Wanna see how to blow your customers’ minds? Check out this amazing email from Buffer!

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My socks are blown off. My chest hair is curled. There might be some people enjoying ice skating in what’s normally a very hot location. Someone somewhere stepped up to the plate and created a no B.S. apology email that is a thing of beauty and a joy forever! Go Buffer!

(I asked Buffer if I could feature their emails in a blog post and they said sure—another example of great customer experience!) Here’s the whole email.

Hi there,

I wanted to get in touch to apologize for the awful experience we’ve caused many of you on your weekend. Buffer was hacked around 1 hour ago, and many of you may have experienced spam posts sent from you via Buffer. I can only understand how angry and disappointed you must be right now.

Not everyone who has signed up for Buffer has been affected, but you may want to check on your accounts. We’re working hard to fix this problem right now and we’re expecting to have everything back to normal shortly.

We’re posting continual updates on the Buffer Facebook pageand the Buffer Twitter page to keep you in the loop on everything.
The best steps for you to take right now and important information for you:

  • Remove any postings from your Facebook page or Twitter page that look like spam
  • Keep an eye on Buffer’s Twitter page and Facebook page
  • Your Buffer passwords are not affected
  • No billing or payment information was affected or exposed
  • All Facebook posts sent via Buffer have been temporarily hidden and will reappear once we’ve resolved this situation

I am incredibly sorry this has happened and affected you and your company. We’re working around the clock right now to get this resolved and we’ll continue to post updates on Facebook and Twitter.
If you have any questions at all, please respond to this email. Understandably, a lot of people have emailed us, so we might take a short while to get back to everyone, but we will respond to every single email.

– Joel and the Buffer team

From the informal but still respectful tone to the bullet pointed list for ease of reading, this email just does so much right. Let’s go through it part by part:
1: A name- Joel.
Putting a name on the customer service engine of your product or services might not be a perfect move for every organization, but for Buffer, it works really well. It seems more human, and much more approachable than ‘Thanks, The Management”.

2: An informal, yet respectful greeting:
Hi there, I wanted to get in touch to apologize for the awful experience we’ve caused many of you on your weekend.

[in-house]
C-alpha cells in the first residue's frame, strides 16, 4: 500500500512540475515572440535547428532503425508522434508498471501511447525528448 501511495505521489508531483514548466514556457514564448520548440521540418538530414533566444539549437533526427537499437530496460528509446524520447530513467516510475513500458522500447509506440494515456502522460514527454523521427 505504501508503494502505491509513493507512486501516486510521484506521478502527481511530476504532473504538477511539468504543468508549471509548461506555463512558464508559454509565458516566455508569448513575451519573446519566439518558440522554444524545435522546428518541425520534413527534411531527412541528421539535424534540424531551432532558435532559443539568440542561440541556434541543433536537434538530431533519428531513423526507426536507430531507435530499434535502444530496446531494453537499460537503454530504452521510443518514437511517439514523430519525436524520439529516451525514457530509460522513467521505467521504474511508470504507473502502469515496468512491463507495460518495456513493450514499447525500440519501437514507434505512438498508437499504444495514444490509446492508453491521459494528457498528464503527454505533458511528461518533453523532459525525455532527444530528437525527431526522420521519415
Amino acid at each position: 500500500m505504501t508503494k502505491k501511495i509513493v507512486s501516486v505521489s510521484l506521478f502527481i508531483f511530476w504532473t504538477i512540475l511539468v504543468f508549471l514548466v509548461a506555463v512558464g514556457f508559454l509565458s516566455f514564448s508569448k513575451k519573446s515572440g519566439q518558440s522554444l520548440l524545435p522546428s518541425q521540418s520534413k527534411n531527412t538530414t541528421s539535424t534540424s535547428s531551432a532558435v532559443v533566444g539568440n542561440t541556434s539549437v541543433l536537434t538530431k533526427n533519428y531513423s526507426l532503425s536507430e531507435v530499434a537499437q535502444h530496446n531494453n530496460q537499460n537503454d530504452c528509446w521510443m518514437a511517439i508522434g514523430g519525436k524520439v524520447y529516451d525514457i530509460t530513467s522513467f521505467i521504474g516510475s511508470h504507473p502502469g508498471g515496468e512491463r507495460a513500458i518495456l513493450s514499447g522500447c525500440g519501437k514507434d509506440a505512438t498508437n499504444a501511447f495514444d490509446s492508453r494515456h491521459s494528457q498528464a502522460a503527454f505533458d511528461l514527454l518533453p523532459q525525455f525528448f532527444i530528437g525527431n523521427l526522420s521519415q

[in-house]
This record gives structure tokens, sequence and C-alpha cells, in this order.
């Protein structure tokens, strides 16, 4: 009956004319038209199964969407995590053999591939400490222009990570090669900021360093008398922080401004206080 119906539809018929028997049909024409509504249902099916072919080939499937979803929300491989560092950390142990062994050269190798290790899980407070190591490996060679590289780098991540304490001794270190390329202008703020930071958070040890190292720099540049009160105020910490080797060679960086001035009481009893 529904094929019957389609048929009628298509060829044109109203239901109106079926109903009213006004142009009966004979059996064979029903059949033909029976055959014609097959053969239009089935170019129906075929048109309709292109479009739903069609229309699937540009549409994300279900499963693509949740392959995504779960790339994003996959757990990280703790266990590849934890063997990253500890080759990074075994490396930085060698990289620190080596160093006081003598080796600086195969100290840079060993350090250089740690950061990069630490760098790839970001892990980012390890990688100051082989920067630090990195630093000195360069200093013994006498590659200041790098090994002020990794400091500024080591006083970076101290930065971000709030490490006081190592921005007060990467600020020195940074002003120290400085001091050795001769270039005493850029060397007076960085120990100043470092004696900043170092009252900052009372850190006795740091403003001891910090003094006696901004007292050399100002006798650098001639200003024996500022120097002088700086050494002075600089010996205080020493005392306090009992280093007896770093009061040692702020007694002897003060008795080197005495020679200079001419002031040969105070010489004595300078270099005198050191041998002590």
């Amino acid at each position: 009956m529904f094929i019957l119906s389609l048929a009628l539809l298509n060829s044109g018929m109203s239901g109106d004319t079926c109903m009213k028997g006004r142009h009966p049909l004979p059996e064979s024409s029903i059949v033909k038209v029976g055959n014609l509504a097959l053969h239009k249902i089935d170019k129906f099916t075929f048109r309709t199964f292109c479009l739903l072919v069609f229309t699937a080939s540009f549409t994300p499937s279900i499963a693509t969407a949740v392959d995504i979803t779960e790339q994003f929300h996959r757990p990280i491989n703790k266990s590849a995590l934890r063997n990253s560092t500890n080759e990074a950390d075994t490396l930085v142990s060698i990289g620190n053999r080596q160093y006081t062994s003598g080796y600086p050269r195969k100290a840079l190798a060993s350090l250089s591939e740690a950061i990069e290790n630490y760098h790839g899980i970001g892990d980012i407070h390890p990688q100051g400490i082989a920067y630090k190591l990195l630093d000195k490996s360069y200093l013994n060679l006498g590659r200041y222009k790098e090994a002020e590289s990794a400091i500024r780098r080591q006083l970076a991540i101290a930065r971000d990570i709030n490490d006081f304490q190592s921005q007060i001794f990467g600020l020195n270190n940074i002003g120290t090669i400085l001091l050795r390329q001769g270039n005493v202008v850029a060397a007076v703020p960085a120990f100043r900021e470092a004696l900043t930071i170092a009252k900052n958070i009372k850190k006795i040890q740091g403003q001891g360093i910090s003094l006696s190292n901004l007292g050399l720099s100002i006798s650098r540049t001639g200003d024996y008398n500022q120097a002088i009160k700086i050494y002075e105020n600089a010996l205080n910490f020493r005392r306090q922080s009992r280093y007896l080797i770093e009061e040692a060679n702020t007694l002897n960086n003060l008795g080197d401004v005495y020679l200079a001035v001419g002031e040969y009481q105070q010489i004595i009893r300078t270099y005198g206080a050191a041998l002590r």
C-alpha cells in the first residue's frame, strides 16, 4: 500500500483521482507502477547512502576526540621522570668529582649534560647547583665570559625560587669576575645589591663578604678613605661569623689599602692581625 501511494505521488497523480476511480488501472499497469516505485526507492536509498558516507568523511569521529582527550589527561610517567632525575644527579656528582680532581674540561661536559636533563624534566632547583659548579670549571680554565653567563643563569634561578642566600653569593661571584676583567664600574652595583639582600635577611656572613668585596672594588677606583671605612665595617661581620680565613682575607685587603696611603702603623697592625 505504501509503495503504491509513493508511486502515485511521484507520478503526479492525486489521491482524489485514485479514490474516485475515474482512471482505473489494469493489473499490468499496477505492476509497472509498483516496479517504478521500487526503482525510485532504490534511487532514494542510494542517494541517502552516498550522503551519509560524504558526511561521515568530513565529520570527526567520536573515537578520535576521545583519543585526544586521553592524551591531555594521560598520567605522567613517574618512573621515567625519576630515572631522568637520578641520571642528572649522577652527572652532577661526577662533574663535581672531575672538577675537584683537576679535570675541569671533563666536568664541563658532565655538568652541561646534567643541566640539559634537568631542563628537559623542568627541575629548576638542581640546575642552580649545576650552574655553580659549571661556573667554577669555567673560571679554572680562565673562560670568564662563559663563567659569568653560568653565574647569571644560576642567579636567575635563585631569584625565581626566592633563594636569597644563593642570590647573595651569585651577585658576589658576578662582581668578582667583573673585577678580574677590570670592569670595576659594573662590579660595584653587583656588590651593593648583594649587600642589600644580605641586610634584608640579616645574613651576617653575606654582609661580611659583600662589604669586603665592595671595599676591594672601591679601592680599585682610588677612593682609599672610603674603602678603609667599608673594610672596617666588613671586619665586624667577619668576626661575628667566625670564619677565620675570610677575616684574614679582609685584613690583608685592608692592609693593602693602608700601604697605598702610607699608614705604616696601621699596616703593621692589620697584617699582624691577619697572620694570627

To the point, personal, and direct. No business fluffery or jargon here. Love it!

3: After a brief recap of what he’s apologizing for, he uses a sincere, simple empathy statement:
I can only understand how angry and disappointed you must be right now.
His grammar is a bit wobbly on “I can only understand” (he’s missing a key word here “I can only BEGIN to understand”) but I chalk that up to time pressure and just good old human error.

4: Letting the customers know they are working on it up front, rather than using a vague, cliché-filled fluff bomb to explain away the poor service:

We’re working hard to fix this problem right now and we’re expecting to have everything back to normal shortly.

5: Probably the best thing about this letter: a concrete list of steps you can take in bullet point form. God Bless Joel. He thought about the needs of his audience, rather than the need to cover his fanny.

The best steps for you to take right now and important information for you:

  • Remove any postings from your Facebook page or Twitter page that look like spam
  • Keep an eye on Buffer’s Twitter page and Facebook page
  • Your Buffer passwords are not affected
  • No billing or payment information was affected or exposed
  • All Facebook posts sent via Buffer have been temporarily hidden and will reappear once we’ve resolved this situation

6: Always a good move: reiterate your apology and remind people that you are taking steps to resolve it, fix it, or change it.

I am incredibly sorry this has happened and affected you and your company. We’re working around the clock right now to get this resolved and we’ll continue to post updates on Facebook and Twitter.

7: Offer to answer questions, with a very nice setting of expectations upfront:

If you have any questions at all, please respond to this email. Understandably, a lot of people have emailed us, so we might take a short while to get back to everyone, but we will respond to every single email.

Well done Buffer Team!

There’s also going to be a Part II to this blog entry, since I received an equally wonderful follow up email.

Republished with author's permission from original post.

Naomi Kelsey
SuperHumanNature
Naomi Kelsey has 10+ years of progressive responsibilities in the customer service industry, and 3 in the BPO training field, with an Instructional Design focus. She specializes in creating custom-tailored training programs in Language, Customer Service, and US Culture for both internal and external call center clients. Her vision is to bring "supernaturally human" customer service to all customers through innovative training methods and materials, great coaching tips, and true expert advice.

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